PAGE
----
Brittany: Look for brands that are passionate about what they do and take great pride in the products they offer. Of course, social responsibility is always a plus!
April: Be sure to buy from brands that are open to answering questions, and are transparent about ingredients. Purchase from women if possible!
Which type of CBD is best?
Brittany (pictured above with her husband on their farm): Full-spectrum extracts contain the full range of cannabinoids and phytonutrients found in the plant and are arguably the best, most effective CBD option. Broad Spectrum is essentially a full spectrum extract with all of the THC removed. Isolate is just the CBD molecule.
Are there ingredients in the product that will potentially cancel out the benefits you are trying to derive from the CBD?
Brittany: Gummies, I’m looking at you! Some brands get it right and make them as responsibly as possible, but a lot of them out there are loaded with sugar and/or preservatives that cause more inflammation than that dose of CBD could ever relieve.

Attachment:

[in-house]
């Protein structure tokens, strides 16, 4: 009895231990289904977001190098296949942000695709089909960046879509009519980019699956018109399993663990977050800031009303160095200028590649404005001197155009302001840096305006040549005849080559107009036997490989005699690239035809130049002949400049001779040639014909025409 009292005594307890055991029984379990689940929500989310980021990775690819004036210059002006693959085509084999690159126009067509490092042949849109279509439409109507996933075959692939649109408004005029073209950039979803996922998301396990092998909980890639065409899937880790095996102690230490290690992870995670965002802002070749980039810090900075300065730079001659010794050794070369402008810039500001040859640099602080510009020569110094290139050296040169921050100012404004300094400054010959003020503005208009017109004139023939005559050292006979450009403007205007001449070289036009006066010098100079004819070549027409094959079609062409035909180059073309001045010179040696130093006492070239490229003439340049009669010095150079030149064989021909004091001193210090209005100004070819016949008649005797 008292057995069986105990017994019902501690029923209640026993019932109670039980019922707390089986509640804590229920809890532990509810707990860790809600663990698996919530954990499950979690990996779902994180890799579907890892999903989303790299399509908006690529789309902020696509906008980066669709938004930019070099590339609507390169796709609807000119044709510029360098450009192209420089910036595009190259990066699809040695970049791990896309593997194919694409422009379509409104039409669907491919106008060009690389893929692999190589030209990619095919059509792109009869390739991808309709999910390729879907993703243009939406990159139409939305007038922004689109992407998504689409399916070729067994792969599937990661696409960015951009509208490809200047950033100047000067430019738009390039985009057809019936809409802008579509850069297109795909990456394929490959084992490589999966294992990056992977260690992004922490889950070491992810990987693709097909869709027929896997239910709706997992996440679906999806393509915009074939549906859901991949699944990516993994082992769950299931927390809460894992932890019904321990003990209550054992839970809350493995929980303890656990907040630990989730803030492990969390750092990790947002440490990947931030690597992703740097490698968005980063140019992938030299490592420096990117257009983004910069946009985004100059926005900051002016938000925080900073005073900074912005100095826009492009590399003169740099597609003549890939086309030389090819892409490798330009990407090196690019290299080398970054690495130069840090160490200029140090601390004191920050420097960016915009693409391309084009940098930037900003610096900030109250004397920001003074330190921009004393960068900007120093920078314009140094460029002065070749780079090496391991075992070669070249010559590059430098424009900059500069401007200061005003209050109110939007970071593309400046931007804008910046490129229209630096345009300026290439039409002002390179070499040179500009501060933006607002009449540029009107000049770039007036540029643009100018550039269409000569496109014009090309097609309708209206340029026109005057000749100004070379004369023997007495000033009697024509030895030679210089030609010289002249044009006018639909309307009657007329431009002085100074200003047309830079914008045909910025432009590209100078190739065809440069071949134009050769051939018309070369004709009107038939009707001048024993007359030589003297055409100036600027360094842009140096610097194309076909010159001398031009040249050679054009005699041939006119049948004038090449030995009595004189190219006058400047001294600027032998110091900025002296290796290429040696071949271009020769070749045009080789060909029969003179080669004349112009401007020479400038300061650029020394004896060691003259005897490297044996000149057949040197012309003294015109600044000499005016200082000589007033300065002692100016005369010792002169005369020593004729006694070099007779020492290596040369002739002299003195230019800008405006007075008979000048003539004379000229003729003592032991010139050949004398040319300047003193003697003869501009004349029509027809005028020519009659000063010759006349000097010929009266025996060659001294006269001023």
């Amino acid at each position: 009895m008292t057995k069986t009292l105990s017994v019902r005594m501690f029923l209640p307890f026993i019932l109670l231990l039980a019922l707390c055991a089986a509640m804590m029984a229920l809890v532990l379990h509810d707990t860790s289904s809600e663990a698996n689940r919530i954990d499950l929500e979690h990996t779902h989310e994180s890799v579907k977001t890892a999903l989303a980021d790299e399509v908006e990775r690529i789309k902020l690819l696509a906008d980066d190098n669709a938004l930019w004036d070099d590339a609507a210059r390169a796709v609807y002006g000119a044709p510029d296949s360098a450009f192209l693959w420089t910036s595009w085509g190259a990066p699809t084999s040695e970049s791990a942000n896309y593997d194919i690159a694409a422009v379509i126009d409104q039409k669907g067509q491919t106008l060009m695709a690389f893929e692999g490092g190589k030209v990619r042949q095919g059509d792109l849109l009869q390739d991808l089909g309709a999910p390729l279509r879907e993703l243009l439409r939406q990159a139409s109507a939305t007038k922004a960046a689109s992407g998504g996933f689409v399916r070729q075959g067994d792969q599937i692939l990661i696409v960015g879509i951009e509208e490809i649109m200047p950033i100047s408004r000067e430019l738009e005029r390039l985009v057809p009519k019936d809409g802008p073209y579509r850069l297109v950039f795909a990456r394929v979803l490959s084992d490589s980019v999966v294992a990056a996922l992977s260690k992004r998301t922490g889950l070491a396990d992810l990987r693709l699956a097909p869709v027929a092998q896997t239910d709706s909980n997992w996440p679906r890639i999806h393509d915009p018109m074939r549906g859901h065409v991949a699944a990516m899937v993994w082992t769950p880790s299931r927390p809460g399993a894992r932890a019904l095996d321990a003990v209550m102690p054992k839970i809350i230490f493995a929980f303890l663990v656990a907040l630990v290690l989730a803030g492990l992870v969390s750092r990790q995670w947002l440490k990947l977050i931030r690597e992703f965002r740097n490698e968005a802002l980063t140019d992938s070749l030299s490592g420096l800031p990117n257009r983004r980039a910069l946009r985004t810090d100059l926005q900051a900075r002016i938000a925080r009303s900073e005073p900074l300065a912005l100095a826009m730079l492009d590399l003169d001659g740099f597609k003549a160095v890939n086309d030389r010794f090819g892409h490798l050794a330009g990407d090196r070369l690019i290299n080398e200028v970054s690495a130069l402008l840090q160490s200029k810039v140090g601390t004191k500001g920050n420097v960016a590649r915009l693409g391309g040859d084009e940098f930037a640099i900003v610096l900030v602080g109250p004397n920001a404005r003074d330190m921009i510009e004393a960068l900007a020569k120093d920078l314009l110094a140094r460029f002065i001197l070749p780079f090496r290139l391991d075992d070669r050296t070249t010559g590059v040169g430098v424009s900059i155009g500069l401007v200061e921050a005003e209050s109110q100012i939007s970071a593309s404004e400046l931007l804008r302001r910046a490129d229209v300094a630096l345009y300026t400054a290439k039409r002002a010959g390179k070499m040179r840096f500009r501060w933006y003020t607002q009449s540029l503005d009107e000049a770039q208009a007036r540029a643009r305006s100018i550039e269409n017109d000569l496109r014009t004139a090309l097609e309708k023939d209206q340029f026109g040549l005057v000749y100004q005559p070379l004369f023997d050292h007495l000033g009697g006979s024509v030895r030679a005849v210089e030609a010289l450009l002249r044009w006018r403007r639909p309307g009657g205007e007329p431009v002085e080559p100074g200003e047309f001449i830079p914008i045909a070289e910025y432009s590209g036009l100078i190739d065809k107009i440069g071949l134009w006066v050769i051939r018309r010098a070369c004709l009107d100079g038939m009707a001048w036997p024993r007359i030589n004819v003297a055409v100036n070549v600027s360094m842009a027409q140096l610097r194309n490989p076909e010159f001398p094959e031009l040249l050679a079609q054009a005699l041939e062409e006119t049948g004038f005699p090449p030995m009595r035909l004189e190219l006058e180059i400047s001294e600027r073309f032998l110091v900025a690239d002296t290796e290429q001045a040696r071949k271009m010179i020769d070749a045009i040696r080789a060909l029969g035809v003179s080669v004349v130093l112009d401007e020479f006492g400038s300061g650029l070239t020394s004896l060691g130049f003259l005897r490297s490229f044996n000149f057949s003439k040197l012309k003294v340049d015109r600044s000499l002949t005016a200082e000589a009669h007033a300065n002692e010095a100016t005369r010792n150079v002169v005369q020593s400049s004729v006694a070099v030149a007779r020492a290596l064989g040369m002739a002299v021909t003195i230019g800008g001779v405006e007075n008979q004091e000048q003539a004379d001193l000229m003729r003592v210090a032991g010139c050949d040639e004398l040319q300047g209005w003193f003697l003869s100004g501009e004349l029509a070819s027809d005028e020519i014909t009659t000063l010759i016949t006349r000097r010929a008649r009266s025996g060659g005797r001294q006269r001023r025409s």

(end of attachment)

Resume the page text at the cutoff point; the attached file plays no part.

April: Whipped white lotions that contain ingredients that could potentially cause inflammation.
How to read a Certificate of Analysis (COA)
Brittany: If you are reading a batch report, then the CBD potency listed should match what it says on your bottle—Keep in mind that most labs have a 5-10% margin of error when it comes to their reporting. Full-spectrum products should have some levels of the minor cannabinoids like CBG, CBN, and CBC as well as THC levels that exist below .3%
ND means Non-Detectable / L
LOQ means Limit of Quantification—this number will be the lowest concentration the test can reasonably detect. This number could mean that there are trace amounts of certain cannabinoids or compounds present, but just not enough for the test to pick up on it.
For topicals—If you are looking to decipher between distillate and isolate, you will see on the product COA from the manufacturer that CBD is not the only cannabinoid present. A product with an isolate will only have CBD present.
How do you know if a testing company is legitimate?